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Jun 17, 2010 07:20 AM

Is the waitress obligated to tell you about happy hour drink specials?

Last night my sister and I went out to a mexican restaurant that we have been going for years. When I say years, we are not 'regulars', don't know staff, just go every few months. Its nothing fancy at all but they have a great margarita/chips salsa and always hits the spot and the price is right.

We get there and order 2 frozen margaritas, waitress says large or small, we say large. We have 2 each, great meal and ask for the check. The drinks were $40.00. I've never even spent that before in the past on the food and drink combined for one person. We figured it was a mistake since happy hour is 2 for 1. So we tell the waitress who says, its not happy hour on the large ones, I thought you knew. My sister says, how would we know if you didn't tell us? The waitress then walked away making a huffing sound. We paid and left, as we were outside, my sister said I'm going back in just to make a point of saying we should of been told then we decided against it and said we just won't go back. I know I will since I really like the food but this left a totally bad taste in my mouth. And also just left me mad.

Which brings me to my question, should the waitress of told us about the drink special? Or was it up to us to confirm it with her?

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  1. It is up to you to confirm. It would be exemplary service on the waitress' part to say, "just to let you know the large drinks aren't included in happy hour", but she didn't so who has to pay the price? You. Caveat Emptor.

    1. I personally find it distasteful for the server to bring up price. I would prefer it to be well marked on some type of menu. I think it's just a personal issue with me though.

      1. I wouldn't say the waitress is obligated to tell you the large margarita's were full price, but in terms of good customer service she made a bad move. Was the small-only stipulation printed on the menu or specials board? I would have paid the bill and left, but would probably call/write the manager the next day. The manager's response would determine if I went back. I wouldn't expect a freebie/discount/comp, just would want the manager to considering making the happy hour limitations more clear.

        I frequently go to a sushi bar that does 2-for-1 happy hour. Their servers always check over the order, remind customers that they can add one more item for free if they have an odd number, and make sure the customer understands which items will be charged and which will be free. The food is good, but there are other places with equally good food and similar specials. The extra service makes that place my go-to.

        1. How did you "know" it was two for one? Big sign? Menu? In which case there needs to be fine print. If you've always gotten small ones before, then I can understand your confusion. It would have been nice if the waitress had "remembered' that that's not your usual, and let you know, but it doesn't sound like you go there often enough for that. So the bottom line is, how did you know?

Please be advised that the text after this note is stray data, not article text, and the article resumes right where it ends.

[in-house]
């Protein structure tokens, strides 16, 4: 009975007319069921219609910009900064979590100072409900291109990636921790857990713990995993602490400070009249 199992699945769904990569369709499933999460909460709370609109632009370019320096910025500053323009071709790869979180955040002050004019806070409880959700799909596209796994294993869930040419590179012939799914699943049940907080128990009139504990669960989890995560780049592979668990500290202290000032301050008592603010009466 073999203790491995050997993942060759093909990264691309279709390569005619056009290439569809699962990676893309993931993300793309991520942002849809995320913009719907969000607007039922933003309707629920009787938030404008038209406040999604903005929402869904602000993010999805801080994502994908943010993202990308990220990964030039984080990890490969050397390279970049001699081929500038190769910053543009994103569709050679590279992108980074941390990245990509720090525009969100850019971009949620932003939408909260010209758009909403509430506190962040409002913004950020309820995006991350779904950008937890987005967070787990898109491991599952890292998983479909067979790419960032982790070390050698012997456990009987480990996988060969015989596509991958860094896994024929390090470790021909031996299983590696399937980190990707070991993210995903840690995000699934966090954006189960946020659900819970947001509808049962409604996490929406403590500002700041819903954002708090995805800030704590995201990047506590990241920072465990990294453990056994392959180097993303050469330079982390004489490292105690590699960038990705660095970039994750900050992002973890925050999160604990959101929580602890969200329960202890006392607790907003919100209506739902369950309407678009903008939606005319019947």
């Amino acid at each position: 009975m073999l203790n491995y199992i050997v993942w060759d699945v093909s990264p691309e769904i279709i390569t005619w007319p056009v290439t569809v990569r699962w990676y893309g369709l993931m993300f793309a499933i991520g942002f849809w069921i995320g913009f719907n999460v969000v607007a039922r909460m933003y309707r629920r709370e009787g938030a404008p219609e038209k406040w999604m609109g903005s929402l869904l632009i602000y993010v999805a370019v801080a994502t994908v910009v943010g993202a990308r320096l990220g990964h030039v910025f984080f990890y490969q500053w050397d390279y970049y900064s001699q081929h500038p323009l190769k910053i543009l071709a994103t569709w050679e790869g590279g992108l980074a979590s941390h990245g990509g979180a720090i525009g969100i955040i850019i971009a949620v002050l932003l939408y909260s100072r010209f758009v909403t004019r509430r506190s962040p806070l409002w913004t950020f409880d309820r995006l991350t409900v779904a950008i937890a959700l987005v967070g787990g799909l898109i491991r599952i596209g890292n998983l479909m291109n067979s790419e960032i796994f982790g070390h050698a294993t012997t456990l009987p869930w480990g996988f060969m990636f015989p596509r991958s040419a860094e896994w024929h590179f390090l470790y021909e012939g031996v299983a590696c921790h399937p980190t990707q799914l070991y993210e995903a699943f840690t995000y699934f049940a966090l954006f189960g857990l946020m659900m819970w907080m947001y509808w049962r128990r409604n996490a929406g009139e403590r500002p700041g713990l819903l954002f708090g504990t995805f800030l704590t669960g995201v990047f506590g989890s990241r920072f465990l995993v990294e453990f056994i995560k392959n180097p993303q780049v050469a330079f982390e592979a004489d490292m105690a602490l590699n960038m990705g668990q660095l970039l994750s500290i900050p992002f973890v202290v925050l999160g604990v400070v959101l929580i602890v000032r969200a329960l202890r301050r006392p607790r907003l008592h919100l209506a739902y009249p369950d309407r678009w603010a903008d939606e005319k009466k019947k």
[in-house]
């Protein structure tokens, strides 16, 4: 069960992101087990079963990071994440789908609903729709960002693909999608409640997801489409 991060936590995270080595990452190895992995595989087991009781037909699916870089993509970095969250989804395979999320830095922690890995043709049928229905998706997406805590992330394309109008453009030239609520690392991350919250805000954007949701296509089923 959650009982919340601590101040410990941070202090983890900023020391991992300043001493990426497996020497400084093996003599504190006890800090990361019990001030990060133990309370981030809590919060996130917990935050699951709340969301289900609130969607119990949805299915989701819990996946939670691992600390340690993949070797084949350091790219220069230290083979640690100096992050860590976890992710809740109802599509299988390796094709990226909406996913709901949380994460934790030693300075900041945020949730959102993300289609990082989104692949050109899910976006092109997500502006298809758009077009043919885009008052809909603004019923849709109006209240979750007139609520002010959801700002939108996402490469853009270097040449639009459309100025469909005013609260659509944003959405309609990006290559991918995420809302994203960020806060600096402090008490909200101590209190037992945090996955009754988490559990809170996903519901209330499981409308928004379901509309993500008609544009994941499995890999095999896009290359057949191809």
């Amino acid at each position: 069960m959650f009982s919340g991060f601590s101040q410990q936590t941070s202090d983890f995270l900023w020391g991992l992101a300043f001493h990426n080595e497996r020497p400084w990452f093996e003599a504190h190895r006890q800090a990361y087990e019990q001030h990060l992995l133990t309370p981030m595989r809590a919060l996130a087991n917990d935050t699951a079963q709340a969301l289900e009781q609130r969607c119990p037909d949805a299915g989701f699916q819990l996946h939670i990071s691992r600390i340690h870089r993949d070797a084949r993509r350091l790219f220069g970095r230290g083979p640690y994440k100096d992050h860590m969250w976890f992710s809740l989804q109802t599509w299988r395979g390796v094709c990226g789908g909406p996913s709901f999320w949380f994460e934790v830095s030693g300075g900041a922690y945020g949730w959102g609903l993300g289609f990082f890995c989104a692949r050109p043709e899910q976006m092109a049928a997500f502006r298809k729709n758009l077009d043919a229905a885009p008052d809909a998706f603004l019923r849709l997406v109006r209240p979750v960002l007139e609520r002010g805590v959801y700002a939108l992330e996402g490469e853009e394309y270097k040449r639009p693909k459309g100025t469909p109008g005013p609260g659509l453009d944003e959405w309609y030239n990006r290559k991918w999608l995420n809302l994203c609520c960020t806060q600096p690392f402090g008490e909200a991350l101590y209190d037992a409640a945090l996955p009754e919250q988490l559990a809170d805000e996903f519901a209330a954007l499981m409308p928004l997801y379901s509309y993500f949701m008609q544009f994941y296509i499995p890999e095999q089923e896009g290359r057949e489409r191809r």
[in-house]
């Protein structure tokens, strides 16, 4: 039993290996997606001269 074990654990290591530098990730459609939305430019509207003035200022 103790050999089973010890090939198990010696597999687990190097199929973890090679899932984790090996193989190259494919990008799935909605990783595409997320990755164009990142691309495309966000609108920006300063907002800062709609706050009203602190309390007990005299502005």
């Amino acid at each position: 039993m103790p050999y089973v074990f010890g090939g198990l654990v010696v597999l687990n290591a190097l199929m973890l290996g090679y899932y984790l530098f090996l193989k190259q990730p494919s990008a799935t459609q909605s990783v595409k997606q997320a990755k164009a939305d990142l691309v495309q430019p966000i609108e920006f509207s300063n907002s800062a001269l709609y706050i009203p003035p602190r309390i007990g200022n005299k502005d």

2 Replies
          1. re: DGresh

            I knew because of all the times I went its always been 2 for 1 and I have never recalled it being for the small or large. And I've been going at least 6 times a year for the past 14 years. We went outside and looked for a sign, it does say Happy Hour 2 for 1 on the signs outside. I will make a point to walk over and take a pic of the sign and clarify what it said. I was just bummed, and I've waitressed for years and would of never not said, get the small its 2 for 1, but that is just me, I certainly realize people are different that's the way it is.

            1. re: c11

              If the sign says Happy Hour 2 for 1 (w/o caveats) you're entitled to be irritated, in my opinion.

          2. When we did a happy hour it was "well drinks and domestic beer 2-for-1." Unless someone asked, I didn't, frankly, have the time to explain what a "well" drink is to each and every customer. Occasionally, a customer would call for a brand of liquor. That's a "call" drink; not a well drink. The customer would not be entitled to a chip/voucher for a second drink. Occasionally someone would genuinely be uninformed (one lady was so pleasant; she thought the "well" meant the entirety of the booze inventory 'cause all the bottles are in one place) and I'd give 'em 2-for-1 on higher-end drinks.

            But the moment someone behaves entitled and starts to *insist* that I break the rules -- I stick to the rulebook.

            What, if anything, did the signage in the window/at the hostess station/on the menu/on table-tents say about their Happy Hour policy?

            The waitress was just doing her job -- you asked for the higher-priced drinks and she decided to serve them to you without question. At many of these low-priced places servers' sales are carefully monitored by management. There are definite perks to be earned by selling a costlier version of an item to the customer when a discounted price is available (e.g., customer orders a dinner-menu version of crab cakes for $12.95 when the "bar bites" menu offers the same thing for $10.95).

            1 Reply
            1. re: shaogo

              Now that the OP has revealed that there appeared to be no caveats (and in fact weren't any on the sign that's outside -- that's supposed to "lure" customers in) I'm with her. She should've complained to the manager and gotten the 2-for-1; no matter what size the drinks.

              If the sign outside a place makes an offer, and the offer isn't modified by a brightly-lit sign or sign(s) indoors, the offer stands. It's particularly tacky if the offer made by the sign outdoors is modified by, perhaps, a tiny note on the menu customers aren't likely to take note of.